U.S. food loss significant

U.S. food loss significant

Food loss in U.S. represents wasted money and valuable resources.

U.S. food loss significant
ON average, Americans trashed an estimated 133 billion lb. out of the 430 billion lb. of edible and available food in 2010 (Figure 1), according to the U.S. Department of Agriculture's Economic Research Service (ERS).

Breaking it down, the total equates to 429 lb. of food per person that was not consumed post-harvest for reasons such as cooking loss, natural shrinkage, leaving food on the plate or loss from mold, pests or improper climate control.

As the total illustrates, annual food loss in the U.S. is quite significant.

In recent years, awareness of food loss has risen as the focus has turned to how to feed a growing world population.

Moreover, unconsumed food means wasting money and valuable resources, including land, water, labor, energy and other inputs necessary for food production.

The post-harvest food loss for the U.S. would have been even greater than the estimated 31% if losses on the farm and between the farm and retailer were calculated, but data limitations made it difficult for USDA to quantify those.

Taking the economic loss into consideration, USDA calculated $161.6 billion as the total value of food loss at the consumer and retail levels.

ERS gauged the 2010 per capita food loss to be $522 per year at retail prices, which is 9.2% of the average dollar value spent on food per consumer and 1% of the average disposable income.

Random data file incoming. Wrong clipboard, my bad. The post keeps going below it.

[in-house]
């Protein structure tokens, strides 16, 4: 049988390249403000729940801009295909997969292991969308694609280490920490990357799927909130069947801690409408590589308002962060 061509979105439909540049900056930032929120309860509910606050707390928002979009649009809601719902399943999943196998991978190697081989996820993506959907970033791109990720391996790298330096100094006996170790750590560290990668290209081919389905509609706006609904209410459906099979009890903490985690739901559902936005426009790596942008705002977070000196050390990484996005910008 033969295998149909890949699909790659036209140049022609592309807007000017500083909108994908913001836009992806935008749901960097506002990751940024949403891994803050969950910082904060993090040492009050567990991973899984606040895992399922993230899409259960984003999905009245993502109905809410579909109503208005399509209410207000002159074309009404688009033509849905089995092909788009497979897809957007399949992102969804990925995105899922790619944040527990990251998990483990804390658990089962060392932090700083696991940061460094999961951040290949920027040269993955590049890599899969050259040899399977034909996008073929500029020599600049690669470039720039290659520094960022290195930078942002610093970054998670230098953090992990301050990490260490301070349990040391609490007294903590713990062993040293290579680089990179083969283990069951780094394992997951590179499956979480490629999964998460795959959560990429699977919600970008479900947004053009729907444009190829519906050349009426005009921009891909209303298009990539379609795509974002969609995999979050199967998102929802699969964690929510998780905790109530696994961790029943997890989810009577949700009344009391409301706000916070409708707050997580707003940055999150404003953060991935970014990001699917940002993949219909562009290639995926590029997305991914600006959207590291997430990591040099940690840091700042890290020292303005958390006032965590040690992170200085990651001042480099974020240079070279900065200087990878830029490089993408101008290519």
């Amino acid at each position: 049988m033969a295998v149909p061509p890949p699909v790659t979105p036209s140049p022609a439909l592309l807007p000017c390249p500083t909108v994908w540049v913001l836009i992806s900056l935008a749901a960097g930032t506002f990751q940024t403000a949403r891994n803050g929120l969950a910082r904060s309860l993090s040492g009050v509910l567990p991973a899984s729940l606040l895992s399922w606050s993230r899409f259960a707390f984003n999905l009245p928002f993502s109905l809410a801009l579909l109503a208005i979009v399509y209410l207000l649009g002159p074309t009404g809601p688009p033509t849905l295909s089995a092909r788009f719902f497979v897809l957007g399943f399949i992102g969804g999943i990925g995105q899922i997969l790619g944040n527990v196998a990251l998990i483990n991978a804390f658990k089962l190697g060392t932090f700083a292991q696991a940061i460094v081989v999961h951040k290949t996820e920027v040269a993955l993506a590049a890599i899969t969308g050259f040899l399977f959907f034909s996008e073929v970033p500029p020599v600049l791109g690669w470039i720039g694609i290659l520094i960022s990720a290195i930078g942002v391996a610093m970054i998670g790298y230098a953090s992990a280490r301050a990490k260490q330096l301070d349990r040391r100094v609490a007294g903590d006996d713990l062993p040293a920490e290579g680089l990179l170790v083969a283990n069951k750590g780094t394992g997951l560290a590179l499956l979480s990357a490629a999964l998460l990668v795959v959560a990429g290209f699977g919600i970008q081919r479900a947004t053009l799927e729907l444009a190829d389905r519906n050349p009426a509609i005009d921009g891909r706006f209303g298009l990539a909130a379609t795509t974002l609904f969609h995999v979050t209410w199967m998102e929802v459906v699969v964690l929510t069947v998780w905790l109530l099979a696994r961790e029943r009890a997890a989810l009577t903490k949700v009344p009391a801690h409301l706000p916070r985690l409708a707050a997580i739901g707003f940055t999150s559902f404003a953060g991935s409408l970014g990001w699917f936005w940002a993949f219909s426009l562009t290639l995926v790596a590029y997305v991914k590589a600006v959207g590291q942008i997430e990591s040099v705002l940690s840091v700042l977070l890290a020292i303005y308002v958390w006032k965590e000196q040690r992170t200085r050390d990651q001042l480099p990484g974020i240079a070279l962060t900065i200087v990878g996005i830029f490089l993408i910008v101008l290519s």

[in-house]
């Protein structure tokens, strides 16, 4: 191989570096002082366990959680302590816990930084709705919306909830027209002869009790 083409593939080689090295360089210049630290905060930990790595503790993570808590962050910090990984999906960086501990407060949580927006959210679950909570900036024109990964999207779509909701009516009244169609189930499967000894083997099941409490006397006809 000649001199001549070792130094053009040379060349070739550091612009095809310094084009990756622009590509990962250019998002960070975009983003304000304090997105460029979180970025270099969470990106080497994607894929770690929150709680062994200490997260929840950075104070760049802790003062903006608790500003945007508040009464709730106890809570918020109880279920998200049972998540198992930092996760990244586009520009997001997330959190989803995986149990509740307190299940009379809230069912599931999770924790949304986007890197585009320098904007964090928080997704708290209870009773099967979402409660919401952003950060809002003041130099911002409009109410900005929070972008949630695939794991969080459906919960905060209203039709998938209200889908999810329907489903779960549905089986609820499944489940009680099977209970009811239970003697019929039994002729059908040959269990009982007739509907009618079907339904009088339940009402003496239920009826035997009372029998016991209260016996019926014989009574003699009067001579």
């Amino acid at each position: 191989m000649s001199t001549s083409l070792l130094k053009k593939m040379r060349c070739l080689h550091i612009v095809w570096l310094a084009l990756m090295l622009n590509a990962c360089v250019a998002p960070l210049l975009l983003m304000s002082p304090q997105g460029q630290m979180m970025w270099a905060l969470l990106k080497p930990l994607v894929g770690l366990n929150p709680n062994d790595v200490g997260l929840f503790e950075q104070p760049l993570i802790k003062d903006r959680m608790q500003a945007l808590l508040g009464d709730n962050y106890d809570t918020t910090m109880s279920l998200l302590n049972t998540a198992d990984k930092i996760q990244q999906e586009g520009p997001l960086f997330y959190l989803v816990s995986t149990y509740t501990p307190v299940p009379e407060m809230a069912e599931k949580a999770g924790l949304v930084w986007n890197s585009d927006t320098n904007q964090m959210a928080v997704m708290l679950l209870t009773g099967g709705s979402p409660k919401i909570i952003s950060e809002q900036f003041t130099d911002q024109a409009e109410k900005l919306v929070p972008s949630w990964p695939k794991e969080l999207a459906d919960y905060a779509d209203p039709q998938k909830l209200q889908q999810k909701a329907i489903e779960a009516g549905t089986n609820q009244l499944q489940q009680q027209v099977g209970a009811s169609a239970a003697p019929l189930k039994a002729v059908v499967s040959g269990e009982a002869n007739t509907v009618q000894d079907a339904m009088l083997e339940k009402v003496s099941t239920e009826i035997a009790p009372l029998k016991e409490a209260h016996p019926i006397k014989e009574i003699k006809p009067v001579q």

For the first time, the agency computed the number of calories of U.S. food loss at both the consumer and retail levels. For 2010, ERS found that 141 trillion calories per year, or 387 billion calories per day, were not consumed. On average, each American's food loss represented 1,249 calories out of the 3,796 calories available per capita per day (Figure 2).

Looking closely at the data, dairy, vegetable and grain products were the three food groups that saw the greatest waste, with more than 25 billion lb. of dairy and vegetable products and 18.5 billion lb. of grain products wasted in 2010.

At the consumer level, the per capita food supply not consumed equaled 59 lb. of vegetables, 52 lb. of dairy products and 41 lb. of meat, poultry and fish.

Meat, poultry and fish represented the highest value loss, at $48.5 billion, whereas vegetables came in at a close second for value, at $30 billion.

The calorie shares of food loss for added fats and oils, added sugar and sweeteners and grain products were much higher, which varied from the leading food groups by value or amount. The daily food loss included 187 calories of added sugar and sweeteners, 166 calories of grain products and 154 calories of fats and oils.

The report notes that the Environmental Protection Agency developed a food recovery hierarchy that begins with limiting the production of food waste at the source.

Next, EPA recommends preserving wholesome unwanted food to feed people who are food insecure. From there, food waste should be repurposed into feed for animals, recycled for industrial use or composted to improve soil fertility. These steps would all help conserve resources and reduce food waste disposal costs, according to EPA.

Volume:86 Issue:10

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